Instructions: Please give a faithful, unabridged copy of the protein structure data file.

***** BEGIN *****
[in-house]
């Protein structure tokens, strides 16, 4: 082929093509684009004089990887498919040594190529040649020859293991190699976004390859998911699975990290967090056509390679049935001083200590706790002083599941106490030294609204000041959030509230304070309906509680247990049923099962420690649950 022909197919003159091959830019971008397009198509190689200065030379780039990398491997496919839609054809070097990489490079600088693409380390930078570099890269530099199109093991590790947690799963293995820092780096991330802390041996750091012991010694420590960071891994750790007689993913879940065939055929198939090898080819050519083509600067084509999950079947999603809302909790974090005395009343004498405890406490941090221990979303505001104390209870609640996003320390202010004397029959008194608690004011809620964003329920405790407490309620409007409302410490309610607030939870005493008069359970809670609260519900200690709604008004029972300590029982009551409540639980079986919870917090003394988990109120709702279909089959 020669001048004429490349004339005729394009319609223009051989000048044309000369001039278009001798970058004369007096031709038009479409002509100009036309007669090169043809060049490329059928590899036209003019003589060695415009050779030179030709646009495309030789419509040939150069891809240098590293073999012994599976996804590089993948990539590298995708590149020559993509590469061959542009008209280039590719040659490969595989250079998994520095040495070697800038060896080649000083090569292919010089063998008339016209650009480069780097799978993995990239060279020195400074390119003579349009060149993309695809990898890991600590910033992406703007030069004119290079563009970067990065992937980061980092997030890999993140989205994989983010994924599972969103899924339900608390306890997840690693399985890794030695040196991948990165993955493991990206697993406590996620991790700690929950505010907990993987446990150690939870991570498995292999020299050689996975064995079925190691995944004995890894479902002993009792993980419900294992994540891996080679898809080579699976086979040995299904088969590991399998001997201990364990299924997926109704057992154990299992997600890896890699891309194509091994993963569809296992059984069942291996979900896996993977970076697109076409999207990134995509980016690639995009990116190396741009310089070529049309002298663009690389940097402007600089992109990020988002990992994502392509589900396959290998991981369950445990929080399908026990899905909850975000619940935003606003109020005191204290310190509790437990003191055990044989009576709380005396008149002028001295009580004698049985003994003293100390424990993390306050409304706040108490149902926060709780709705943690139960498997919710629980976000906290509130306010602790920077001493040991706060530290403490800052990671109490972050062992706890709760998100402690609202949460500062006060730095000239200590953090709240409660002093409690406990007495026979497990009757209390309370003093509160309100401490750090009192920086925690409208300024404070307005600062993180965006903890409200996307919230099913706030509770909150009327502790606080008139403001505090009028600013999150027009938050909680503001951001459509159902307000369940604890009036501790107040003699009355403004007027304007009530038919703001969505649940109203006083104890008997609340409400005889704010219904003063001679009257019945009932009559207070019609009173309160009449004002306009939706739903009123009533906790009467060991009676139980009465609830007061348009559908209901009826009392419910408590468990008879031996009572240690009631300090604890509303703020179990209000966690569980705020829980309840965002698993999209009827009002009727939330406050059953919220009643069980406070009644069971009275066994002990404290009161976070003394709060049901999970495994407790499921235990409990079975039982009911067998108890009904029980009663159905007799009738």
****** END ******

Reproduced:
[in-house]
């Protein structure tokens, strides 16, 4: 082929093509684009004089990887498919040594190529040649020859293991190699976004390859998911699975990290967090056509390679049935001083200590706790002083599941106490030294609204000041959030509230304070309906509680247990049923099962420690649950 022909197919003159091959830019971008397009198509190689200065030379780039990398491997496919839609054809070097990489490079600088693409380390930078570099890269530099199109093991590790947690799963293995820092780096991330802390041996750091012991010694420590960071891994750790007689993913879940065939055929198939090898080819050519083509600067084509999950079947999603809302909790974090005395009343004498405890406490941090221990979303505001104390209870609640996003320390202010004397029959008194608690004011809620964003329920405790407490309620409007409302410490309610607030939870005493008069359970809670609260519900200690709604008004029972300590029982009551409540639980079986919870917090003394988990109120709702279909089959 020669001048004429490349004339005729394009319609223009051989000048044309000369001039278009001798970058004369007096031709038009479409002509100009036309007669090169043809060049490329059928590899036209003019003589060695415009050779030179030709646009495309030789419509040939150069891809240098590293073999012994599976996804590089993948990539590298995708590149020559993509590469061959542009008209280039590719040659490969595989250079998994520095040495070697800038060896080649000083090569292919010089063998008339016209650009480069780097799978993995990239060279020195400074390119003579349009060149993309695809990898890991600590910033992406703007030069004119290079563009970067990065992937980061980092997030890999993140989205994989983010994924599972969103899924339900608390306890997840690693399985890794030695040196991948990165993955493991990206697993406590996620991790700690929950505010907990993987446990150690939870991570498995292999020299050689996975064995079925190691995944004995890894479902002993009792993980419900294992994540891996080679898809080579699976086979040995299904088969590991399998001997201990364990299924997926109704057992154990299992997600890896890699891309194509091994993963569809296992059984069942291996979900896996993977970076697109076409999207990134995509980016690639995009990116190396741009310089070529049309002298663009690389940097402007600089992109990020988002990992994502392509589900396959290998991981369950445990929080399908026990899905909850975000619940935003606003109020005191204290310190509790437990003191055990044989009576709380005396008149002028001295009580004698049985003994003293100390424990993390306050409304706040108490149902926060709780709705943690139960498997919710629980976000906290509130306010602790920077001493040991706060530290403490800052990671109490972050062992706890709760998100402690609202949460500062006060730095000239200590953090709240409660002093409690406990007495026979497990009757209390309370003093509160309100401490750090009192920086925690409208300024404070307005600062993180965006903890409200996307919230099913706030509770909150009327502790606080008139403001505090009028600013999150027009938050909680503001951001459509159902307000369940604890009036501790107040003699009355403004007027304007009530038919703001969505649940109203006083104890008997609340409400005889704010219904003063001679009257019945009932009559207070019609009173309160009449004002306009939706739903009123009533906790009467060991009676139980009465609830007061348009559908209901009826009392419910408590468990008879031996009572240690009631300090604890509303703020179990209000966690569980705020829980309840965002698993999209009827009002009727939330406050059953919220009643069980406070009644069971009275066994002990404290009161976070003394709060049901999970495994407790499921235990409990079975039982009911067998108890009904029980009663159905007799009738």